FIG. 1 is a functional block diagram of an intelligent switched telecommunications network for use in connection with the exemplary embodiments of the present invention. FIG. 1 illustrates a portion of a public switched telecommunications network (not shown) including an Advanced Intelligent Network (“AIN”) 100 of a typical local exchange carrier (“LEC”). The AIN 100, which is well known to those skilled in the art, is the operating environment of the preferred embodiments of the present invention. The AIN is described in the commonly owned patent to Weisser, Jr., U.S. Pat. No. 5,438,568, which is incorporated by reference.
The AIN 100 includes a plurality of central office switches with some of the central office switches equipped with service switching points (“SSPs”). An SSP (e.g., a 5ESS, DMS, or 1AESS type central office switch) is the AIN component of a typical electronic central office switch used by a local exchange carrier. The terms “SSP” and “switch” are used interchangeably to refer to a telecommunications switch for connecting voice channel circuits, including voice channel lines, commonly designated as 17 and 18.
Each SSP in the AIN 100 “services,” or serves, as an originating switch for a number of subscriber lines. Generally, an originating switch is directly connected with the subscriber lines serviced by the switch. Thus, the originating switch that services a subscriber's line is usually the first network element of the AIN 100 to process communications originating on the subscriber's line. The originating switch receives a communication originating on the subscriber line and implements further processing, such as routing the communication for connection with a terminating destination. For example, an SSP 41 may receive a communication from an originating station, such as telephone 8 a, on a subscriber line 18 a and route the communication for connection with a terminating destination 7 a in accordance with the packet-switched protocol of the PSTN. The details of communication routing are familiar to those skilled in the art.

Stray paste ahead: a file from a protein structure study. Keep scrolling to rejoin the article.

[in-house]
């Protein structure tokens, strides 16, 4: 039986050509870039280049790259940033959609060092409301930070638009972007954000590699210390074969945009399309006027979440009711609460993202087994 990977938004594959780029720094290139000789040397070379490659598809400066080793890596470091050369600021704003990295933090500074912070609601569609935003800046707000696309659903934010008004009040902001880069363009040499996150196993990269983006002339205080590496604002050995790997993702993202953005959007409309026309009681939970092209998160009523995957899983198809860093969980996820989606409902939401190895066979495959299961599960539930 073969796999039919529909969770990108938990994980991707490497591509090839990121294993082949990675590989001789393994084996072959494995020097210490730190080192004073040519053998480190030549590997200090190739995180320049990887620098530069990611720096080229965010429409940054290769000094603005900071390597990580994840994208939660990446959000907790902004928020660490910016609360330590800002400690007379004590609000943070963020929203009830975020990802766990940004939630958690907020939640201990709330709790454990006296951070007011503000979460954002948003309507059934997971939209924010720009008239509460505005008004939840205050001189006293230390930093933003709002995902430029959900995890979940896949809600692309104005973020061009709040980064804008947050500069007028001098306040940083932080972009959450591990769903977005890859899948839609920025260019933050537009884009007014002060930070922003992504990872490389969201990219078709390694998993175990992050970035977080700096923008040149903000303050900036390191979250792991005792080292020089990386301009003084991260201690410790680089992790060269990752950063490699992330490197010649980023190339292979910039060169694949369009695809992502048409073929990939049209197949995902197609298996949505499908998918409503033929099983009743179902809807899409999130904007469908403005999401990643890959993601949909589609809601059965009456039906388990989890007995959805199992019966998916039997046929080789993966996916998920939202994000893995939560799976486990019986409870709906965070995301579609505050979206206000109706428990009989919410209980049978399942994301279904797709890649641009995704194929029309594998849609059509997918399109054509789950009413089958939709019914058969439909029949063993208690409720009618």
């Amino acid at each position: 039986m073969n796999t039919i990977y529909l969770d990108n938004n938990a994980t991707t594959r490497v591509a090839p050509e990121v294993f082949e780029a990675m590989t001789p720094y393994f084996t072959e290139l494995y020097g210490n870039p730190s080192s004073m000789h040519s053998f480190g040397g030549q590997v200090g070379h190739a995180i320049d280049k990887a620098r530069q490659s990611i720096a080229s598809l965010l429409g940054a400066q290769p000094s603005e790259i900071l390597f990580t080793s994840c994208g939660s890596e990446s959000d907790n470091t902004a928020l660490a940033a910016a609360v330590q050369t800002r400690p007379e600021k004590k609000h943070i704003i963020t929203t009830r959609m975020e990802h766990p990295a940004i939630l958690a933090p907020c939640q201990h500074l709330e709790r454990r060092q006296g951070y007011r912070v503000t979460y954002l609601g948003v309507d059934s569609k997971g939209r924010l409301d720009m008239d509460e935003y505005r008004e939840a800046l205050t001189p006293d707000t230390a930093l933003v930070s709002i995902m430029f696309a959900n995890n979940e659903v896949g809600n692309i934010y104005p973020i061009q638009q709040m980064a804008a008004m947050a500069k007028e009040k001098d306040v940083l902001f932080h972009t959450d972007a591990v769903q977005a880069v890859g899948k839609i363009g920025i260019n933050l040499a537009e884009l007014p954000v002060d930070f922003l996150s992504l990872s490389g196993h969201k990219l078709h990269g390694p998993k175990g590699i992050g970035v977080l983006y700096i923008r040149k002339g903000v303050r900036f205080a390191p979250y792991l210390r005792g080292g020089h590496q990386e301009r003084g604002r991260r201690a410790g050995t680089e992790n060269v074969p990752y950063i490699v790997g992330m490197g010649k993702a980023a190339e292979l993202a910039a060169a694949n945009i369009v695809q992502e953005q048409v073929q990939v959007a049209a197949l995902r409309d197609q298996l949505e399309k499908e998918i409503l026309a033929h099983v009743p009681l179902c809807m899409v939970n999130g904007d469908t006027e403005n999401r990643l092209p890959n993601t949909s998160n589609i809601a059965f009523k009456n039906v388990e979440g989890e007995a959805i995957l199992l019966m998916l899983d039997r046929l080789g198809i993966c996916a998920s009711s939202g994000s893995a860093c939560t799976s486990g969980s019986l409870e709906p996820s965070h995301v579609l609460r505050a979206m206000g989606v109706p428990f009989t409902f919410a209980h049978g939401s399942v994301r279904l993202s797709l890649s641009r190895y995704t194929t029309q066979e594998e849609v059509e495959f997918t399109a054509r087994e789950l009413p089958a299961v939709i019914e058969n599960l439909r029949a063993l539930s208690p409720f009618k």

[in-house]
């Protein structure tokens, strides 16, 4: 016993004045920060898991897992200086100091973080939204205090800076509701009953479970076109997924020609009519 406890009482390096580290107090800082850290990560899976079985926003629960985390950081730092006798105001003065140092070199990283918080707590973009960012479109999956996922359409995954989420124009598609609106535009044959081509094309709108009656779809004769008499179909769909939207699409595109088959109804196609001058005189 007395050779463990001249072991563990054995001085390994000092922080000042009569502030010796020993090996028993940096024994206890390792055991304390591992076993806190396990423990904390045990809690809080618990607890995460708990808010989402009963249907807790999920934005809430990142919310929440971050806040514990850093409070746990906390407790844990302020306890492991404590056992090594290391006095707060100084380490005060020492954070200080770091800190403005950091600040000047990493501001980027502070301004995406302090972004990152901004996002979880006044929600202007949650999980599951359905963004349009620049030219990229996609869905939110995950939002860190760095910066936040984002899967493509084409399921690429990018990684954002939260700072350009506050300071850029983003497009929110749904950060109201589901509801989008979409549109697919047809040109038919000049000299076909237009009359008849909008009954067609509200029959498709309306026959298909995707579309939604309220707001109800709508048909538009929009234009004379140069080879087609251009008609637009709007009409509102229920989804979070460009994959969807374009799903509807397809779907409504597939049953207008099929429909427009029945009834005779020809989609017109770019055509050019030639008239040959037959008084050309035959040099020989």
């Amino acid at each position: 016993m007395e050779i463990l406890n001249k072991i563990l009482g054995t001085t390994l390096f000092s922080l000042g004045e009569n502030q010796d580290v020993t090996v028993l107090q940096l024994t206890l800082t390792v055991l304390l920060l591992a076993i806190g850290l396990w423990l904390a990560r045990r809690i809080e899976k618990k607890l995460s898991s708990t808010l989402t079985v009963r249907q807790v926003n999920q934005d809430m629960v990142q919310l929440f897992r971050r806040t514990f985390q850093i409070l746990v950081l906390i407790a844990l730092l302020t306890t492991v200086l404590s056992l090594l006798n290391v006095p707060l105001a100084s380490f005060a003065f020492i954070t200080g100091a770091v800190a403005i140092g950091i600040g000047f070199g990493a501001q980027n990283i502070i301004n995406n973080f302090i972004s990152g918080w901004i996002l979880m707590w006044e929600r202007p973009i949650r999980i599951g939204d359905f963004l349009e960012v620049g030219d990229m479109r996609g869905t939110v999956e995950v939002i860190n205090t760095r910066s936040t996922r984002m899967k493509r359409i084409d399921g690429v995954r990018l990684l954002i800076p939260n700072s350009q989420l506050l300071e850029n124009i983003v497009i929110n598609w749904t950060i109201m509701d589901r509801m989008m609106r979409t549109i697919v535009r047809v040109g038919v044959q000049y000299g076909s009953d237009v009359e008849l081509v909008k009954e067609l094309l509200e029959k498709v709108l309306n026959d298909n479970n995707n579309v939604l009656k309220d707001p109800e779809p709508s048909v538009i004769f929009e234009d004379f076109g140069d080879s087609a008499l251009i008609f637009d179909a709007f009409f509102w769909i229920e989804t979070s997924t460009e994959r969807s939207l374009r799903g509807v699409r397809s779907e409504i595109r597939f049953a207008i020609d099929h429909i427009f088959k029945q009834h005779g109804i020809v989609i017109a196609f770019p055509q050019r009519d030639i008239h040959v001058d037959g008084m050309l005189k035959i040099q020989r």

The switches of the AIN 100 are interconnected by a network of voice channel lines known as “trunks” designated as 140 in FIG. 1. Trunks are the voice channel circuits that interconnect the central office switches to connect voice-channel communications. The term “communication” includes all messages or communications that may be exchanged between two pieces of terminating equipment. In FIG. 1, the terminating equipment is represented by telephones that are commonly designated as 7 and 8. Although the terminating equipment is illustrated as telephones, those skilled in the art will understand that terminating equipment may include other communication devices, such as wireless telephones, facsimile machines, computers, modems, etc.